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State v. Francis


May 10, 2006


On appeal from Superior Court of New Jersey, Law Division, Union County, Indictment No. 03-02-00170.

The opinion of the court was delivered by: Holston, Jr., J.A.D.



Submitted January 9, 2006

Before Judges Lintner, Holston, Jr. and Gilroy.

This appeal requires us to define the "dominant purpose" test as it applies to pre-indictment proceedings before a grand jury,*fn1 whether the State conducted itself properly under the test, and what sanctions, if any, should be imposed for its violation. Generally it is appropriate for the State to question witnesses before a grand jury on subjects relevant to the grand jury's investigation which relate to a pending indictment. However it is not proper to use a grand jury for the sole or dominant purpose of preparing a case for the penalty phase of a defendant's capital trial. Such use is violative of the "dominant purpose" test and constitutes a misuse of the grand jury.

The State of New Jersey appeals the Law Division's July 13, 2005 interlocutory order precluding the State, in the capital murder trial of defendant, Alturik Francis, from utilizing defendant's family members' testimony before the Union County grand jury on January 31, 2003 for any purpose, with the exception that the State may, subject to the discretion of the trial judge, utilize at trial inculpatory statements allegedly made by defendant to a family member. We affirm the court's order as modified by this opinion.

We hold that the "dominant purpose" test was correctly utilized and applied by the trial judge in determining whether the assistant prosecutor (prosecutor) misused the pre-indictment grand jury by obtaining mitigation evidence to be used at the penalty phase of defendant's trial. We, however, modify the July 13, 2005 order to permit the prosecutor to use the grand jury record to impeach any family member's testimony or expert testimony based on family member's statements that are offered by defendant at the guilt phase of defendant's trial. The prosecutor may also utilize at trial any inculpatory statements made by defendant to a family member.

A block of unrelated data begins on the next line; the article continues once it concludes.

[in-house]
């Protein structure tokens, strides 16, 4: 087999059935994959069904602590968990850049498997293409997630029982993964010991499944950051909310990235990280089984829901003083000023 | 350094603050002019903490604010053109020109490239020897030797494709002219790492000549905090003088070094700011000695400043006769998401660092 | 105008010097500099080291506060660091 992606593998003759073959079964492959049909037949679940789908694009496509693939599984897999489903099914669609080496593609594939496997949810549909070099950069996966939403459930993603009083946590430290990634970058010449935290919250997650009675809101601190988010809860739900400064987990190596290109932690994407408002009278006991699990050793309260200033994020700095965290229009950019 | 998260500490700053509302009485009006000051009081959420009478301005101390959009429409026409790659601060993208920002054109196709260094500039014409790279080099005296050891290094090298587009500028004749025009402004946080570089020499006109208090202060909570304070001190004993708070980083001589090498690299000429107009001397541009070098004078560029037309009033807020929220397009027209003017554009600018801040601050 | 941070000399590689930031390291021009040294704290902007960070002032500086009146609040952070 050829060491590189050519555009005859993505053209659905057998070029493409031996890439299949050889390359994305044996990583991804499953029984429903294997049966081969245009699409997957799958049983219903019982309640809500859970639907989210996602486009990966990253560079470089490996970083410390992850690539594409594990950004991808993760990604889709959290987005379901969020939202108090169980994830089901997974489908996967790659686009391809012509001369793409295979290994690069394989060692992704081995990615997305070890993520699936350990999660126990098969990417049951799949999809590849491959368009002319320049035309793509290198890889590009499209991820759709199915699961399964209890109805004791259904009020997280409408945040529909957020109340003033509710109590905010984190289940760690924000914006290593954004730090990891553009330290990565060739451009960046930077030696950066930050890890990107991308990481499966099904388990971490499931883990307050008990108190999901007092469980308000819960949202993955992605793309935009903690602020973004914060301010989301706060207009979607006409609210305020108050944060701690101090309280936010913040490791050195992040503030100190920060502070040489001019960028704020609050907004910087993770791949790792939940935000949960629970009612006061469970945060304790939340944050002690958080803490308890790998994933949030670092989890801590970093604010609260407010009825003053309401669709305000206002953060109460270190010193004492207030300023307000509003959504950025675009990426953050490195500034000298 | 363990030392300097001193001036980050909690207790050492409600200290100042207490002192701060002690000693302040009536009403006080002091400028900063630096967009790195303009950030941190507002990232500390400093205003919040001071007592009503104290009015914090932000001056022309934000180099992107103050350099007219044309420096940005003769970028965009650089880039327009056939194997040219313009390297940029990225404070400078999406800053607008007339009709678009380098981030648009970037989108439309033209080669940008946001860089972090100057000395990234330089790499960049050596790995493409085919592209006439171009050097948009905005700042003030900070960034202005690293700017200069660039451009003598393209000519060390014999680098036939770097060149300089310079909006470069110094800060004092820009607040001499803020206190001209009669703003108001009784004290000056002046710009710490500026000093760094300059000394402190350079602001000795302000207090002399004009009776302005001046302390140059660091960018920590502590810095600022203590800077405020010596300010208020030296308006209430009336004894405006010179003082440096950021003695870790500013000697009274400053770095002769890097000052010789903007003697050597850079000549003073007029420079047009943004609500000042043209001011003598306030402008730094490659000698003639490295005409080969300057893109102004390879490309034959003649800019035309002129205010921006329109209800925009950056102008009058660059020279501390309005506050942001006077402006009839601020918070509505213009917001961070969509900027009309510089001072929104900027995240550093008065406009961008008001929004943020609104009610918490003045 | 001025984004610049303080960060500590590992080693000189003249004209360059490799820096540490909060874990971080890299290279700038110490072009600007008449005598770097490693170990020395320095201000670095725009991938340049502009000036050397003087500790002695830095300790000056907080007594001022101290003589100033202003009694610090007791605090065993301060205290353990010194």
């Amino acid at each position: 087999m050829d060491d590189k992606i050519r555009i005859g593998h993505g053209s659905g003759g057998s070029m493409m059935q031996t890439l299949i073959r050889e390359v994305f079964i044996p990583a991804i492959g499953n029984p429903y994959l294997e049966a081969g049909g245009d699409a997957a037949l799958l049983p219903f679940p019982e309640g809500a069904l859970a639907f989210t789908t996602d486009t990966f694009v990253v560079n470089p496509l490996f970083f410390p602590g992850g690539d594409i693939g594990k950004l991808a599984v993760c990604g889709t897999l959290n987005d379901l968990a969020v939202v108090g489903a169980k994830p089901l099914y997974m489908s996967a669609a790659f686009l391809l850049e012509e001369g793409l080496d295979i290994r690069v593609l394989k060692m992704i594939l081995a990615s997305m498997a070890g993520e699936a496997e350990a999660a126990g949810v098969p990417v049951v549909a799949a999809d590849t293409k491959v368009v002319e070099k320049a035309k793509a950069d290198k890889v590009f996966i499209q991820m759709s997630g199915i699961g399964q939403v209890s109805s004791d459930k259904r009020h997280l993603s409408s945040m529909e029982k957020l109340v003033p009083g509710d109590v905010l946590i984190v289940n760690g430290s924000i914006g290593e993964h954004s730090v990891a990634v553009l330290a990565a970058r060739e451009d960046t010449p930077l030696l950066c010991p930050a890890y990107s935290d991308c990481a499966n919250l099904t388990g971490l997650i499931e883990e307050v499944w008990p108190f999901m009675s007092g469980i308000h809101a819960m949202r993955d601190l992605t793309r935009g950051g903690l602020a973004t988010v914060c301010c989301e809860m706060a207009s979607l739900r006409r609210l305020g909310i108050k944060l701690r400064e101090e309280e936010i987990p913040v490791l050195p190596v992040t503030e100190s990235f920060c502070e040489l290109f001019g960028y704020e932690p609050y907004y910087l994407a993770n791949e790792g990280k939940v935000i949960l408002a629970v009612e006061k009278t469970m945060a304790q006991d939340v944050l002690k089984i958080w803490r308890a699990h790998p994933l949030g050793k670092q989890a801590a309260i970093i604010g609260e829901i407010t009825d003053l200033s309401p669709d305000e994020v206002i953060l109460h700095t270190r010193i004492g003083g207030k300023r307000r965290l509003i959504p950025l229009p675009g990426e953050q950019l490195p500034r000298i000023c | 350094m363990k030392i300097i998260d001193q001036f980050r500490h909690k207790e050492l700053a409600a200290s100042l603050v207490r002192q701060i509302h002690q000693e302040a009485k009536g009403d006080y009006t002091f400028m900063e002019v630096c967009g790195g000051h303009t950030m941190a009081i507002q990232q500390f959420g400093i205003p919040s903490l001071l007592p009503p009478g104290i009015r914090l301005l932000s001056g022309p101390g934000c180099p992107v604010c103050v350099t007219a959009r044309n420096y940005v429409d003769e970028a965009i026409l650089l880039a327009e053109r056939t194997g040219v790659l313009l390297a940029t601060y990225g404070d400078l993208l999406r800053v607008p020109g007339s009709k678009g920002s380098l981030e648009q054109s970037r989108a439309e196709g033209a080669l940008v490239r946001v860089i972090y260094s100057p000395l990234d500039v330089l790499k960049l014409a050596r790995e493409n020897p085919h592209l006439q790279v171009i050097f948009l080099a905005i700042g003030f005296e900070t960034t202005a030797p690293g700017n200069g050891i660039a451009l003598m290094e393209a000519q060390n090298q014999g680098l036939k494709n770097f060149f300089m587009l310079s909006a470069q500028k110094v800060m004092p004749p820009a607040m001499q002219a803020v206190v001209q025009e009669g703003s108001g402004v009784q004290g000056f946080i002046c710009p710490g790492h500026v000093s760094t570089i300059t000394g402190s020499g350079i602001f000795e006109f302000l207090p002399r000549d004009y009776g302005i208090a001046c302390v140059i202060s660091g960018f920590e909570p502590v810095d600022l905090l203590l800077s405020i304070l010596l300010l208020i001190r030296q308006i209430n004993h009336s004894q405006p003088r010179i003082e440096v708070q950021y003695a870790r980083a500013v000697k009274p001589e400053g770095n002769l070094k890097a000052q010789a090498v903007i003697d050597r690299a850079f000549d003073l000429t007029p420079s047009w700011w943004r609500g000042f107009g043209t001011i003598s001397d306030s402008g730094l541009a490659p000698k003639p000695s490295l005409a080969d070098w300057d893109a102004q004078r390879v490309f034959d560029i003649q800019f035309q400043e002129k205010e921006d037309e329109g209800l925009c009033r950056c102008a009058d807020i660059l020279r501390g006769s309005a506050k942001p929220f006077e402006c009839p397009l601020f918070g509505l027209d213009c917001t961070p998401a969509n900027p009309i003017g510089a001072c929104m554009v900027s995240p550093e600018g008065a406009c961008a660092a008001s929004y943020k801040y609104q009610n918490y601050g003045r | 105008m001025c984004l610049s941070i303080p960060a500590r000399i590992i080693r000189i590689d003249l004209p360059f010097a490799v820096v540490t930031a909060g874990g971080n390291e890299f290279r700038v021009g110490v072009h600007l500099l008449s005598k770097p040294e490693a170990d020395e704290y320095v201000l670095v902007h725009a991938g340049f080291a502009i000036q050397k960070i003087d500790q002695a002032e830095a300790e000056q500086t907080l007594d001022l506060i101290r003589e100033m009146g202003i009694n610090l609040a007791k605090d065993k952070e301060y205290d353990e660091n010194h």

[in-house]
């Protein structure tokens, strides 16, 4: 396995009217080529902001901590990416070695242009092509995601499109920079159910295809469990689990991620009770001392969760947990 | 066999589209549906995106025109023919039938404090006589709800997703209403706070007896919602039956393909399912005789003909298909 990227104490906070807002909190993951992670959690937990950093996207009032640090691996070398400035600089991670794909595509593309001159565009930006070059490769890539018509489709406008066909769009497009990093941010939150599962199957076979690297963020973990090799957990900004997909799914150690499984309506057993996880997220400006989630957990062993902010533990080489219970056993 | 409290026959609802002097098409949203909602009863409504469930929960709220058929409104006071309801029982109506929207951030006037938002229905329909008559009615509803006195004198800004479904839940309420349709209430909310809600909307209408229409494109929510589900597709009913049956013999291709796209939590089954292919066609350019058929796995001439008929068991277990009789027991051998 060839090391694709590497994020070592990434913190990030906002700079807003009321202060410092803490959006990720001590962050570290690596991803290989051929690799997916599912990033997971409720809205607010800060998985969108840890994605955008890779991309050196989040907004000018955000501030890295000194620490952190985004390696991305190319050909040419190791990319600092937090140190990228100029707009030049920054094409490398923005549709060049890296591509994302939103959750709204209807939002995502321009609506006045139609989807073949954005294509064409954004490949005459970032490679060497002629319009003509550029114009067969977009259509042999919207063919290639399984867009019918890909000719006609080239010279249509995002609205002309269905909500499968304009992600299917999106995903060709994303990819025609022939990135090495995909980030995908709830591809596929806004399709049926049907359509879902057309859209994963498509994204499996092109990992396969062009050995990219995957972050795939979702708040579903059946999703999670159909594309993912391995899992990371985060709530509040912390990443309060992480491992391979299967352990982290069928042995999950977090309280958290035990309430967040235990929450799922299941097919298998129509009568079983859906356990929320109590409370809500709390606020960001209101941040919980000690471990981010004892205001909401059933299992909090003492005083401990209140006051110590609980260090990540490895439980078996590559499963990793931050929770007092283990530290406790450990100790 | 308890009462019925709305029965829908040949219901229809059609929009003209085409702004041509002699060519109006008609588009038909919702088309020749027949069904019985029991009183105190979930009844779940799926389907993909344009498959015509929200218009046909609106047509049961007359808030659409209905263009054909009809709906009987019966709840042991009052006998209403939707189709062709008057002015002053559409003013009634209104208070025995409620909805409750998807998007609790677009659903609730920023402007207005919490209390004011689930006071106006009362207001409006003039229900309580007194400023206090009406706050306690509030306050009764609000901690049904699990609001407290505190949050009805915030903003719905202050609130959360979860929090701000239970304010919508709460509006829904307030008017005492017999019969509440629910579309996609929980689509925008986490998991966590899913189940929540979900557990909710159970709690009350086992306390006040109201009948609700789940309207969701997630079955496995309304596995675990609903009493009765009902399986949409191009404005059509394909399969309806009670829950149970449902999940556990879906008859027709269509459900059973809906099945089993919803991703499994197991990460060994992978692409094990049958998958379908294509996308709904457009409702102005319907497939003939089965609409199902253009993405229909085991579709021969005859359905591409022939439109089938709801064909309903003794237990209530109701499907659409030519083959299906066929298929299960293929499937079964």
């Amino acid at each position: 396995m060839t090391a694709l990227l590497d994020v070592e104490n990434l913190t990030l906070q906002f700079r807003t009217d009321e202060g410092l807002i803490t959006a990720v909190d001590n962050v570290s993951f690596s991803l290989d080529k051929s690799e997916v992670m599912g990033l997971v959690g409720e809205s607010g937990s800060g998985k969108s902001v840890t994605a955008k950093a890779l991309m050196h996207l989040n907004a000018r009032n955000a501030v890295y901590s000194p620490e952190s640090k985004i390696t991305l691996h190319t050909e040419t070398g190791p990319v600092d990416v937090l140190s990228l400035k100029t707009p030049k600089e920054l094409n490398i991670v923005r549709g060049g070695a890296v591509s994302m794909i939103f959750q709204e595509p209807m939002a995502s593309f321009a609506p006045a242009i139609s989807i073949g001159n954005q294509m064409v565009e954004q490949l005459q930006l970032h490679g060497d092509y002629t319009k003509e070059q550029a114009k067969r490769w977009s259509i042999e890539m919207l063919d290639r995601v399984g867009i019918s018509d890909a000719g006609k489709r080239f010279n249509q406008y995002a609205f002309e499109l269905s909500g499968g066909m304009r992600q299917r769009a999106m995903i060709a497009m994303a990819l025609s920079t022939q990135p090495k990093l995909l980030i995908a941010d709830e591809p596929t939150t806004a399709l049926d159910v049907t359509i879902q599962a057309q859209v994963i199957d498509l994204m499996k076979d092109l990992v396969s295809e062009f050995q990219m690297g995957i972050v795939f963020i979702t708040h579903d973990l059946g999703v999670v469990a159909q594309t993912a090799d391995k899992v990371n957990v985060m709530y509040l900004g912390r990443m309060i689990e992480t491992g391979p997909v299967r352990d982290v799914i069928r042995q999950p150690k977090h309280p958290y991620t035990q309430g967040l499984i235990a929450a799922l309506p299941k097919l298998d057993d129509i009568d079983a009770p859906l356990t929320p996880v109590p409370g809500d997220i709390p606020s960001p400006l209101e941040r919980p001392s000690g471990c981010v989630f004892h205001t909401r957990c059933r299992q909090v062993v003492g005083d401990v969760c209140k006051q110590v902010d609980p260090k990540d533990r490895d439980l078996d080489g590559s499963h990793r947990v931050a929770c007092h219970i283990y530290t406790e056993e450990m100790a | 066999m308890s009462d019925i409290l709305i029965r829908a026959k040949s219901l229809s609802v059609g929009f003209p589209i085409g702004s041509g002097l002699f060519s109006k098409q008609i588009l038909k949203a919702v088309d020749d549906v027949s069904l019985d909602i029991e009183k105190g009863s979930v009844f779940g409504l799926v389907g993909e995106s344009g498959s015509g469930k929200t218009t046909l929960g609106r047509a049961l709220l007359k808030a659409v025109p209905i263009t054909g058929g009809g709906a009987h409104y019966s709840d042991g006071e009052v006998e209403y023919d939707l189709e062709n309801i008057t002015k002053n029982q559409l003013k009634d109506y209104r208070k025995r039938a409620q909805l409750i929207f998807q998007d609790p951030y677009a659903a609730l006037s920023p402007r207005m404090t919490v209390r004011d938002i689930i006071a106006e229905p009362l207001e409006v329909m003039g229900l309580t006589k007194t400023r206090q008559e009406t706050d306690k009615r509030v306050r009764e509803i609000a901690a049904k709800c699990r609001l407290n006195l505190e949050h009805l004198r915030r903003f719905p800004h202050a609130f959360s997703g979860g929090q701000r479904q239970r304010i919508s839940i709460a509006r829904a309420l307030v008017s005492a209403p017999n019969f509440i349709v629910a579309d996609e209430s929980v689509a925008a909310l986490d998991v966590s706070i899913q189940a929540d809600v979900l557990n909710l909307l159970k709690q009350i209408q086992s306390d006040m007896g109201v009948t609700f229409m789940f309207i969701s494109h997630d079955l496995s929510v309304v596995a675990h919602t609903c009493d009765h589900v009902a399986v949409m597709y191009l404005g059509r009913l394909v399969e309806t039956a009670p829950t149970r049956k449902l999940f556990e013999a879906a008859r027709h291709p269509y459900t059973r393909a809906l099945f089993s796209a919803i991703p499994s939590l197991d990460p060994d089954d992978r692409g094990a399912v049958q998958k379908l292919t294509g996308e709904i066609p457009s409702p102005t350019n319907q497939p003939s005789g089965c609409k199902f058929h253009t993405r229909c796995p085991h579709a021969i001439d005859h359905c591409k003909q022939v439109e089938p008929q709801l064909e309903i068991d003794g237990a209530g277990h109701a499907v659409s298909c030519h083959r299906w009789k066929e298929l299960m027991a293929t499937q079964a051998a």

On February 26, 2003, at a subsequent session, the grand jury returned its Indictment No. 03-02-00170 against defendant charging him, in thirteen counts, with three counts of first-degree murder for the deaths of Majuly Collins, Catherine Almazal and Eduardo Almazal, in violation of N.J.S.A. 2C:11-3a(1) and (2) (Counts One to Three); three counts of first-degree felony murder for the deaths of Majuly Collins, Catherine Almazal and Eduardo Almazal, in violation of N.J.S.A. 2C:11-3a(3) (Counts Four to Six); first-degree attempted murder of Susan Vargas, in violation of N.J.S.A. 2C:11-3 and 2C:5-1 (Count Seven); second-degree burglary, in violation of N.J.S.A. 2C:18-2 (Count Eight); first-degree robbery, in violation of N.J.S.A. 2C:15-1 (Count Nine); first-degree aggravated sexual assault, in violation of N.J.S.A. 2C:14-2a(3) and (4) (Count Ten); two counts of third-degree possession of a knife with the purpose to use it unlawfully against the persons of Majuly Collins and Susan Vargas, in violation of N.J.S.A. 2C:39-4d (Counts Eleven to Twelve); and fourth-degree unlawful possession of a knife under circumstances not manifestly appropriate, in violation of N.J.S.A. 2C:39-5d (Count Thirteen).

A notice of aggravating factors was served by the State on the defense for all three murders, indicating the State's intention to seek the death penalty. Thereafter, pursuant to State v. Fortin, 178 N.J. 540, 632 (2004), the State again presented this matter to the grand jury. On June 17, 2005, a second notice of aggravating factors, listing the same factors, was handed up.

On April 15, 2003, defendant filed two notices: (1) that he would assert the defense of diminished capacity, pursuant to N.J.S.A. 2C:4-2, and (2) that he would claim the defense of intoxication, pursuant to N.J.S.A. 2C:2-8d.

On March 8, 2004, defendant, alleging prosecutorial misconduct in the use of the grand jury on January 31, 2003, moved to dismiss the indictment and sought other relief. Defendant contended that the prosecutor had improperly questioned four of his closest family members before the grand jury in an effort to obtain penalty phase mitigation evidence and circumvent the restrictions of Rule 3:13-4(b).